If you’re just arriving, you may want to start with the first chapter. Here is a table of contents:
Beau was waiting for me in the school’s lobby. High school teachers don’t have offices, and the lobby at nine o’clock in the morning was more private than the teachers’ lounge. “Let’s get out of here and grab a coffee,” I suggested.
Lacey Flowers’ Bakery was just across the street and half a block south. It wouldn’t be busy now. Lacey handed us each a ceramic mug – not the usual plain, mass-produced, generic white stoneware restaurant supply mug – I suspect she’d painted them herself, at Gillian’s Ceramics Arts next door. Beau’s was shaped like a red fox, its handle a curling, white, brushy tail. Mine was a wide-eyed owl, with a leafy branch for a handle. Lacey loved all things unique and whimsical, and her creativity was never more apparent than in the special occasion cakes she designed, herself.
We filled our mugs full of Lacey’s brew – a special blend of coffee beans Lacey also hand-crafted and brewed to perfection. She’d confessed to me, once, that the hand-crafted house blend was a random mix of single-sourced coffee beans that smelled freshest and looked the most robust each time she went to the grocery store that carried them in bulk. As a base, she generally chose a good Columbian or Kenya AA, but added scoops of whatever else struck her fancy that day. She couldn’t reproduce the blend if she tried, but her accidental, intuitive mash-ups were always tasty.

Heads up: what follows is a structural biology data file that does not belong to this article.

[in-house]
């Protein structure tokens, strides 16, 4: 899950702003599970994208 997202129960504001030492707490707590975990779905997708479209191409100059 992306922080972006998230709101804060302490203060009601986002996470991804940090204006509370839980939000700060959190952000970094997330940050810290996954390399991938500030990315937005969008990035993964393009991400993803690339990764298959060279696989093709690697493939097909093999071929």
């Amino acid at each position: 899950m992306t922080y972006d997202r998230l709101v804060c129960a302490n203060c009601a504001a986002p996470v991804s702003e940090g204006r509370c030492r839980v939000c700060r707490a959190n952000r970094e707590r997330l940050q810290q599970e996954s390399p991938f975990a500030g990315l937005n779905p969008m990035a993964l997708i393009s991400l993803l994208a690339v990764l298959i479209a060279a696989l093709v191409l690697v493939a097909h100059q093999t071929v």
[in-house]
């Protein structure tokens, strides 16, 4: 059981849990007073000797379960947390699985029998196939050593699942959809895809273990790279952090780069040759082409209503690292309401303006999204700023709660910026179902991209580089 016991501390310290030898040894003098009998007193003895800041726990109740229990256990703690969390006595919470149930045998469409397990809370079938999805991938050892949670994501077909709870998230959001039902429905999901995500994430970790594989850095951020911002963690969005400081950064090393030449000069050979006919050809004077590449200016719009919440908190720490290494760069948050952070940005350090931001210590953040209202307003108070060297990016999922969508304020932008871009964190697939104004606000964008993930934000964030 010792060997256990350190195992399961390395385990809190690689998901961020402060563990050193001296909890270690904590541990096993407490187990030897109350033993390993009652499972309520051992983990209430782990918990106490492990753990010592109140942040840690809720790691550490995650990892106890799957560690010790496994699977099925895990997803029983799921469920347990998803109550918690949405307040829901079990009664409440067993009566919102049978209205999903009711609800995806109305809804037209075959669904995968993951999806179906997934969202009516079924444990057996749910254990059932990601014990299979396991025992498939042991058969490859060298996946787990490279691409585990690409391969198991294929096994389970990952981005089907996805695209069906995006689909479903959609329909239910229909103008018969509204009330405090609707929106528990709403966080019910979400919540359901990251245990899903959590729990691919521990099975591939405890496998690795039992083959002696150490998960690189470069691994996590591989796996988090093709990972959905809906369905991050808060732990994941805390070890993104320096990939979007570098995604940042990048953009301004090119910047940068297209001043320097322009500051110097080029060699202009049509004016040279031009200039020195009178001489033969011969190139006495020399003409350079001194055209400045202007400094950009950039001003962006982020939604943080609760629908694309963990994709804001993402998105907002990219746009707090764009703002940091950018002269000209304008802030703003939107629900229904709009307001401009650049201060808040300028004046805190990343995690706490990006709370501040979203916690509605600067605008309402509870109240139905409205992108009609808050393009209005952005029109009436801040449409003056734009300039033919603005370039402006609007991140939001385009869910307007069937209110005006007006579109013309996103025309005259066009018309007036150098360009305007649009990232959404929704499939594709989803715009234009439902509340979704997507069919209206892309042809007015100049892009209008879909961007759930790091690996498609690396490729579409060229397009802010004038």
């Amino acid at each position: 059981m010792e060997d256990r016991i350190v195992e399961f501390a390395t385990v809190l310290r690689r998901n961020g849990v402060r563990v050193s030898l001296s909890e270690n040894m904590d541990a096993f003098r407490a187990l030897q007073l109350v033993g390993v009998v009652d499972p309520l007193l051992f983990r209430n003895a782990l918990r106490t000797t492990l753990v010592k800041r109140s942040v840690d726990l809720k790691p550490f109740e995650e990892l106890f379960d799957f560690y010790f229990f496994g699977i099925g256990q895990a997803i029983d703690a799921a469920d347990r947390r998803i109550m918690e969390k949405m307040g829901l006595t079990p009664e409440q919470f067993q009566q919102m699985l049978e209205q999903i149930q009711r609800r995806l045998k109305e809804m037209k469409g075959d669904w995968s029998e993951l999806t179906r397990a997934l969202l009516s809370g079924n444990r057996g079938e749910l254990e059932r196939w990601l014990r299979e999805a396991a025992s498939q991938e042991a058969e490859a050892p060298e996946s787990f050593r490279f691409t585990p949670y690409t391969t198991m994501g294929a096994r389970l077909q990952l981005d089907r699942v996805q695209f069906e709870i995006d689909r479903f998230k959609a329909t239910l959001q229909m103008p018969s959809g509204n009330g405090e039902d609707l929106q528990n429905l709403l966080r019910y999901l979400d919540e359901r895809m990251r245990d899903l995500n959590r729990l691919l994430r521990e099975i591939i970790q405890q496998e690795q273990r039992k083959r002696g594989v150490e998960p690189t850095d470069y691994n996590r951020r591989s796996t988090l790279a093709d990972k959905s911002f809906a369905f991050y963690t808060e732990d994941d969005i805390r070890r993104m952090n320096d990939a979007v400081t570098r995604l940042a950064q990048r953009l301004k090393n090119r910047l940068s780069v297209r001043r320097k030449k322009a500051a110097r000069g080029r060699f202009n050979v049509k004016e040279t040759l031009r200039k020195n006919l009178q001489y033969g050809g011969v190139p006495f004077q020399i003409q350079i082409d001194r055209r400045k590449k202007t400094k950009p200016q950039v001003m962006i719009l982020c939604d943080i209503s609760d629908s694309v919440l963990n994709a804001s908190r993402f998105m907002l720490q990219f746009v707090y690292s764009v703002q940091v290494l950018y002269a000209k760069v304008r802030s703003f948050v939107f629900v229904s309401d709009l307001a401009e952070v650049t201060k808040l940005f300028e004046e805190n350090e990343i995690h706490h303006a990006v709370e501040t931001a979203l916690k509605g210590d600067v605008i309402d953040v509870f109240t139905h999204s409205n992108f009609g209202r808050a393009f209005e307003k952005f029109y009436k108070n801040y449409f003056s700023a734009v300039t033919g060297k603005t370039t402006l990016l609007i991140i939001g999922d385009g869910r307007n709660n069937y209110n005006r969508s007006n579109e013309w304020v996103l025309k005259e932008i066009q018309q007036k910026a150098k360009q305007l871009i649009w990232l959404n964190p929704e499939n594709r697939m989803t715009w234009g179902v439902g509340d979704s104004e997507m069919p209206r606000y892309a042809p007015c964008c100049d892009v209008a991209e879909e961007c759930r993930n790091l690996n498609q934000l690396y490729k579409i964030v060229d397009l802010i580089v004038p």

Once we found a quiet corner seat by the window, Beau pulled Gran’s letter from his pocket and handed it to me. Gran’s handwriting on the envelope made me teary. I wanted to open it slowly, gently, but there was her wax seal and it had to be broken. I studied it for a moment, then looked up at Beau. “That’s not Gran’s seal.”
He smiled. “She knew you’d say that.” The seal, in a swirl of green and gold-flecked sealing wax, was a single, falling maple leaf. Gran’s signet ring was a unicorn rampant; we’d bought matching rings and sealing wax when I was ten, and had played chess by mail for a year. I can’t now recall which of us won, or whether we’d even finished the game. But I’d never seen her use a maple leaf as a seal.
I opened the letter. There, again, was her unmistakable handwriting.
If you are reading this, it’s because you’re dithering. You know how I feel about that, child. Think, act, no regrets – be bold! When the head and the heart converge, there’s your answer. Indecision is a failure to mediate the differences between rational thought and emotions. What’s the conflict? How can you turn it into a win-win? Is either path a bad choice? Discard it, then.
Gee, Gran, you’re no help, I thought. No, neither path seemed a bad choice. One would require me to take a sabbatical, but that was not a bad choice at this juncture, and I had it coming to me. I could spend it in the U.K., ostensibly studying the classics for the thousandth time, or I could spend it focusing on my own writing at Farnsworth Manor. I could write a paper on the psychology of the heroine of the gothic romance. There were no bad choices, here.